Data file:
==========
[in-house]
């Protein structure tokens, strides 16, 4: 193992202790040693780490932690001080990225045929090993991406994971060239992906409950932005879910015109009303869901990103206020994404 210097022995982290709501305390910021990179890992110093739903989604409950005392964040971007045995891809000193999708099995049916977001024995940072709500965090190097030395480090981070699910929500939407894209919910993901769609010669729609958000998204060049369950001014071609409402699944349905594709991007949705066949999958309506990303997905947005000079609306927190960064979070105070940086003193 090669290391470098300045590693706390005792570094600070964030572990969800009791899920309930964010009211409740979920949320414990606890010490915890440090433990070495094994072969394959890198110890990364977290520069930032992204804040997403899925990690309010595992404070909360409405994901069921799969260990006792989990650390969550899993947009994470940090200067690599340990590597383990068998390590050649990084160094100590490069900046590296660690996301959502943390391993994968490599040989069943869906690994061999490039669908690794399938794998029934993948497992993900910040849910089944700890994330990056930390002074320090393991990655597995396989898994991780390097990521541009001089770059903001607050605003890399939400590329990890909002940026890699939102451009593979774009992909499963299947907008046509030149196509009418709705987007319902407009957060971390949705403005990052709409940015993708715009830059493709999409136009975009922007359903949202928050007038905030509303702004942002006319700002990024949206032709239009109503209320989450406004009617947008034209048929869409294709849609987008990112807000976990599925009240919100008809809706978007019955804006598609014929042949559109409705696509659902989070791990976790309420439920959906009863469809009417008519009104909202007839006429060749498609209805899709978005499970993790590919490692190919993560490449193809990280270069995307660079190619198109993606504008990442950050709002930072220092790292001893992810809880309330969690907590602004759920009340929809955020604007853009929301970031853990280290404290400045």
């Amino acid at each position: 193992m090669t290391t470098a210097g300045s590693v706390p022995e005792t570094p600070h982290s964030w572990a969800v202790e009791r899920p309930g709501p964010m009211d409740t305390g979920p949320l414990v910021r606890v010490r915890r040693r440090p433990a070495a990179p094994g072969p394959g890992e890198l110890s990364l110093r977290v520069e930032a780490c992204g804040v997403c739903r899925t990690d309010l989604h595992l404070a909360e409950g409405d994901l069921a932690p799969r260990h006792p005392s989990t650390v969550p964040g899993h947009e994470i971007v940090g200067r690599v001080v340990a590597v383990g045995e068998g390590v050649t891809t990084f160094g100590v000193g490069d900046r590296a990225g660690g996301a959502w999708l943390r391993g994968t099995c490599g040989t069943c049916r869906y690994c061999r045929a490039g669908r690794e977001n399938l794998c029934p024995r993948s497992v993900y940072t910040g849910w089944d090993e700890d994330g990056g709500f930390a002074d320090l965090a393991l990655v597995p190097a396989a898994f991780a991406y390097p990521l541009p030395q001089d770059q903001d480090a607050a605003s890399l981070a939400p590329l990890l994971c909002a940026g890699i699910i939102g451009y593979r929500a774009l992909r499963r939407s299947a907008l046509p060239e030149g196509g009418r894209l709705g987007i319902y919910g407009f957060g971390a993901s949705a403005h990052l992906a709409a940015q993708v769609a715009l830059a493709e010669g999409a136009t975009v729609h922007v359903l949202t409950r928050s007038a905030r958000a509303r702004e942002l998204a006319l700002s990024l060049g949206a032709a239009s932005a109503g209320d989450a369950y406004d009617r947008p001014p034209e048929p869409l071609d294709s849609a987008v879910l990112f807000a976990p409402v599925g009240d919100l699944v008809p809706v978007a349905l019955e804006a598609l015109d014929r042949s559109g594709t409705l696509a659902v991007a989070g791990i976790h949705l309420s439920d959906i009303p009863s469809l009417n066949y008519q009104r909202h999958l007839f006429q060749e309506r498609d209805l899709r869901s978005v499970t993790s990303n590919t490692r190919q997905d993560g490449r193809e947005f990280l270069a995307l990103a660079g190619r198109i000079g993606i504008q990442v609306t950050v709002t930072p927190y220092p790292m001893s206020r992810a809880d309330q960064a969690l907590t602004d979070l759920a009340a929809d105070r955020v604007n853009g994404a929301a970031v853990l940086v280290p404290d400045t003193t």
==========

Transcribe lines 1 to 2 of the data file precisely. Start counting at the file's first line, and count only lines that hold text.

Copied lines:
[in-house]
């Protein structure tokens, strides 16, 4: 193992202790040693780490932690001080990225045929090993991406994971060239992906409950932005879910015109009303869901990103206020994404 210097022995982290709501305390910021990179890992110093739903989604409950005392964040971007045995891809000193999708099995049916977001024995940072709500965090190097030395480090981070699910929500939407894209919910993901769609010669729609958000998204060049369950001014071609409402699944349905594709991007949705066949999958309506990303997905947005000079609306927190960064979070105070940086003193 090669290391470098300045590693706390005792570094600070964030572990969800009791899920309930964010009211409740979920949320414990606890010490915890440090433990070495094994072969394959890198110890990364977290520069930032992204804040997403899925990690309010595992404070909360409405994901069921799969260990006792989990650390969550899993947009994470940090200067690599340990590597383990068998390590050649990084160094100590490069900046590296660690996301959502943390391993994968490599040989069943869906690994061999490039669908690794399938794998029934993948497992993900910040849910089944700890994330990056930390002074320090393991990655597995396989898994991780390097990521541009001089770059903001607050605003890399939400590329990890909002940026890699939102451009593979774009992909499963299947907008046509030149196509009418709705987007319902407009957060971390949705403005990052709409940015993708715009830059493709999409136009975009922007359903949202928050007038905030509303702004942002006319700002990024949206032709239009109503209320989450406004009617947008034209048929869409294709849609987008990112807000976990599925009240919100008809809706978007019955804006598609014929042949559109409705696509659902989070791990976790309420439920959906009863469809009417008519009104909202007839006429060749498609209805899709978005499970993790590919490692190919993560490449193809990280270069995307660079190619198109993606504008990442950050709002930072220092790292001893992810809880309330969690907590602004759920009340929809955020604007853009929301970031853990280290404290400045």